We shape our tools and thereafter our tools shape us.
– Marshall McLuhan
The word technology always seems to relate to electronics as this is how our world tends to understand it. We rely on its functioning to allow us to organize, perform, problem solve, compile, create, and present information to those that request or require it with or without human involvement. However, technology itself has many definitions:
- science or knowledge put into practical use to solve problems or invent useful tools. (yourdictionary.com)
- the sum of the ways in which social groups provide themselves with the material objects of their civilization (dictionary.com)
Education technology can be defined as:
- the combined use of computer hardware, software, and educational theory and practice to facilitate learning.
- creating, using, and managing technological processes and educational resources to help improve user academic performance. (Wikipedia)
- the development and application of tools (including software, hardware, and processes) intended to promote education
- a study and ethical practice for facilitating learning and improving performance by creating, using, and managing appropriate technological processes and resources.” (General Assembly)
From these definitions, I have gleaned my own interpretation of educational technology from the word cloud above:
Practical and ethical scientific processes, resources, and tools based on societal knowledge and values that promote and enhance academic performance through the creation and application of both (computer) hardware and software.
As I try to understand how EdTech has impacted my educational endeavours, both as a student and teacher, I am reminded of not only how old I am, but how much has changed. As Tarina and Joceyln reflected, I too remember the TV/VCR cart being an exciting part of my elementary years. The overhead projector was “exciting” as well as it allowed my Grade 7 teacher a never-ending spool of transparency paper to write continuous notes so that he wasn’t restricted to limited chalkboard space. However, as I reflect, most of the educational technology tools that I remember from my early educational years were used more by the teacher than the students.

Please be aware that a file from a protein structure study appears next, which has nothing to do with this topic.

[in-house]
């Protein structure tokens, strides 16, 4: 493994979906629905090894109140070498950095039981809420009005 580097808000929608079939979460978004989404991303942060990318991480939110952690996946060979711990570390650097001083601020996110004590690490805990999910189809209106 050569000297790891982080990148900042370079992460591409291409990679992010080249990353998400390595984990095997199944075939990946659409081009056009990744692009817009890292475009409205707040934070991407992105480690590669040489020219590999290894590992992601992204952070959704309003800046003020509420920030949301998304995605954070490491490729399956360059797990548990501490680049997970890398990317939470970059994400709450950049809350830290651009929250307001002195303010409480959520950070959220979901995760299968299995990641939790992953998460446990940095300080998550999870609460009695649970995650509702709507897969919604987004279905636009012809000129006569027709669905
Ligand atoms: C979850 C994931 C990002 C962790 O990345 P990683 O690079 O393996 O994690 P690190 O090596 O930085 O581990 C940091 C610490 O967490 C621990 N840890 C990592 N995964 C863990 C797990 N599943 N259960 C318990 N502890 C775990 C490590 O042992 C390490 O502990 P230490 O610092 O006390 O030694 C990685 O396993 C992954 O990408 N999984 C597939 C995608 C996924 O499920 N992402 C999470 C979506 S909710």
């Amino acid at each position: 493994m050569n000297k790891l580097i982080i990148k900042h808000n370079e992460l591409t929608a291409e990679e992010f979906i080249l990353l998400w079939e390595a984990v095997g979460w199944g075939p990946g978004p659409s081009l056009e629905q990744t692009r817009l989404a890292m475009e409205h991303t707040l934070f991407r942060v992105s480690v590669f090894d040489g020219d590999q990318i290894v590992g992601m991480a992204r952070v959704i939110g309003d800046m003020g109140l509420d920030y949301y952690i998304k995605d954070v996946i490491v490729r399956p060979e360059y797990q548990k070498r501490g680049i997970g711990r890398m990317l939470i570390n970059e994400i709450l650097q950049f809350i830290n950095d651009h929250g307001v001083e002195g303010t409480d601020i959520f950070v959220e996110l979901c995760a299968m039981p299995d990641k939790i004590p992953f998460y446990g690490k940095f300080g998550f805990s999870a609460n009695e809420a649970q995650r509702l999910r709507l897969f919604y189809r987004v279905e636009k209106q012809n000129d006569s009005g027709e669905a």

In high school, I took classes that focused on using specific technologies such as a typewriter (yes, Lisa, I too took a typing class in grade 9) and information process, which essential was how to uses the tools on a computer such a word processing and formatting. Nowadays, we assume students already have these skills and unfortunately, we are usually wrong. Are these not essential skills to have in order to effectively use programs that are meant to improve our efficiency? I’ll come back to this point.
In my undergrad, I spent a couple of classes in one course that focused on writing on a chalkboard and whiteboard in addition to learning how to operate and use an overhead projector. Not only that, but I was also introduced to the idea of educational technology when I took ECMP 355 with the one and only Alec Couros, in which I was introduced to the wonderful world of HyperStudio and other technologically advanced tools. Wait, it gets better.